Old-timers may raise their eyebrows, puritans may even start questioning your sanity, but that's okay (they did the same thing to Galileo!). Of course, if you have established a culture of healthy curiosity and inquiry -which should necessarily be the first step in any quest - it will be far easier to take on the status quo and reach a consensus on innovations and overhauls later on.
2. Think 'design thinking'
Make it easier for yourself by employing the principles of Design Thinking here. Challenge convention and cliches at every point with lateral logic, and you'll find that 'alternative ways' are not only spontaneously suggesting themselves but beginning to make more sense.
Deploy the classic principles of design thinking from end to end:
Remember that it does not necessarily have to be in that order always. That final step there - Testing– will involve close monitoring, real-time refining, and non-stop iterations till you get the recipe just right.
3. Try the 'tour'
Trying a 'Gallery Walk' can add a healthy dose of intuition into this universe. Here's how the concept works in brief. In a Gallery Walk, you create post-it notes out of the various insights collected from employees around their targets, needs, and pain points (in a way, how the ideal 'people process' would look like to them). These post-it notes are then hung on a wall (the 'Gallery,' if you will).
Key stakeholders and decision-makers are now invited to take a 'Tour' of this Gallery, as they scribble down points and make a note of perspectives they find essential to designing a 'Purpose-Driven' workflow.
Gallery Walks allow for everyone's needs to be democratized and incorporated. It also rules out random bias and judgment, laying down the foundation of an organizational structure that is genuinely rooted synced with what matters: People who will be using it day in, day out.
Empuls groups are great tools for making this 'gallery walk' virtual and well-documented. You can create dedicated channels for these walk-throughs and ask employees to input them as channel feeds. The leadership team could use these threads to seek clarity further or discuss it. All the while, these discussions will be well documented for future reference.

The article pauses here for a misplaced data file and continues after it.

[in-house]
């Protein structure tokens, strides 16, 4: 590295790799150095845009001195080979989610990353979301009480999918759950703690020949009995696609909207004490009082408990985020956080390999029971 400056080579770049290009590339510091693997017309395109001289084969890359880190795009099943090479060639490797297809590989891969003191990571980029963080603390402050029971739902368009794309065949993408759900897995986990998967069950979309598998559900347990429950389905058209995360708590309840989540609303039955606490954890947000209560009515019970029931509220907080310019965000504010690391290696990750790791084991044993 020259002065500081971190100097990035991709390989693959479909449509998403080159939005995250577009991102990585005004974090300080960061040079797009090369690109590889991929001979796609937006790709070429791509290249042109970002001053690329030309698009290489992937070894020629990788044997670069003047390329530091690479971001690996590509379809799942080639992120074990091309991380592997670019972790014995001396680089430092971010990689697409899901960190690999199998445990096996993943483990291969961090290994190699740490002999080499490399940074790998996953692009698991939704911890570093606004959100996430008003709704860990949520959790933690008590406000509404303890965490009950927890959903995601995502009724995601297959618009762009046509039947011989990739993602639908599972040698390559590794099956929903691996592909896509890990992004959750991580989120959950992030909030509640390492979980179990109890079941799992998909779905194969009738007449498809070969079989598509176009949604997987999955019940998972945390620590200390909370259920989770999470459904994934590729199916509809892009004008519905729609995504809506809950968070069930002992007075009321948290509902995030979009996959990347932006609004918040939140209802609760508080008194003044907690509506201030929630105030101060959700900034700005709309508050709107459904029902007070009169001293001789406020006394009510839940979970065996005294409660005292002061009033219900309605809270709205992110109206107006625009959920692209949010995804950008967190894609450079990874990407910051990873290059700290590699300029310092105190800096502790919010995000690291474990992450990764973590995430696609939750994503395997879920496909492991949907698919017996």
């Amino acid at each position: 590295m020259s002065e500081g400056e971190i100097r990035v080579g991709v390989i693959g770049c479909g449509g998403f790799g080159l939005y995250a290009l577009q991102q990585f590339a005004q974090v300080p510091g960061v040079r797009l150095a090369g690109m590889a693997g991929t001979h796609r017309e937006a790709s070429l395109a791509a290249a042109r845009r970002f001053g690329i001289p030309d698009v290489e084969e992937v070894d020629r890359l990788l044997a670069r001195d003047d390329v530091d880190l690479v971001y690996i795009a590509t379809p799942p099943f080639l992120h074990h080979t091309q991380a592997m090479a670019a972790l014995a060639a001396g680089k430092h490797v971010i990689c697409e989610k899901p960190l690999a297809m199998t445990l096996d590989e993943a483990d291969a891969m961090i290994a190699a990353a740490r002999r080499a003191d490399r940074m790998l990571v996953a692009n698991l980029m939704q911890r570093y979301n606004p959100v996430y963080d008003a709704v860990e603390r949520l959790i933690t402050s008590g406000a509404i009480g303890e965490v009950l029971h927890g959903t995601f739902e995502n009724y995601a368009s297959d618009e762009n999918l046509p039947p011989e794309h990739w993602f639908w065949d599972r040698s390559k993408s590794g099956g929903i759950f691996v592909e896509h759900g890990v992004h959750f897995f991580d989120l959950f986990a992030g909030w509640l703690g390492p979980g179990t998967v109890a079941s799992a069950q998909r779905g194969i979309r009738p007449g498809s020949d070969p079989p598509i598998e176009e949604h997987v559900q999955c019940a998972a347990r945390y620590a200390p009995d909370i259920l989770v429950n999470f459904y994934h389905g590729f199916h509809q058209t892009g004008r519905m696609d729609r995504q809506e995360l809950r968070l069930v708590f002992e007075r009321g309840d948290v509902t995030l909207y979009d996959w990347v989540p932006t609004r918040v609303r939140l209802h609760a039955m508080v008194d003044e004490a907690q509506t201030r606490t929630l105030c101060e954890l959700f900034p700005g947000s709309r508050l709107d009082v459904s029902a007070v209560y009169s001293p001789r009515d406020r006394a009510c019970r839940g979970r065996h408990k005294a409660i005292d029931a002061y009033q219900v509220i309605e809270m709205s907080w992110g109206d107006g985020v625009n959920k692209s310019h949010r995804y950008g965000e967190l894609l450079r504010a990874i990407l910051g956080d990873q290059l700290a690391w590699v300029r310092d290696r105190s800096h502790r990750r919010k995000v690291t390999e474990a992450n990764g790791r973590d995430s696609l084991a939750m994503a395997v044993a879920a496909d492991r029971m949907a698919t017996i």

What you have just accomplished is immense: You put the worker bang in the middle, on top of things, and in charge. You empower people this way – trusting them with decision-making ability. Meanwhile, you are putting your money (authority, if you will) where your money is and proving that your mission statement is more than talk.
It triggers a domino effect, leading to happier members, a culture of diversity & inclusivity, and morale buoyancy that drives productivity exponentially. Everything multiplies - from involvement to ownership to outcomes.
4. A workflow that feels less work, more flow
If you have successfully constructed this bespoke, purposeful work ecosystem, the chances are that it is built on 'in-the-moment' intent and 'on-the-spot' sense. An intuitive, solution-facing, self-learning matrix that instinctively factors in unpredictability and peripherals keeps 'correcting course' to ensure that jobs are accomplished smartly. In other words, at minimal levels of sweat, time, and resources.
Not just that. An inherently organic process is also usually transparent. The ideal soil for planting a behavior-informed environment where effort is minutely recorded, attitude is reasonably recognized, and performance is justly rewarded.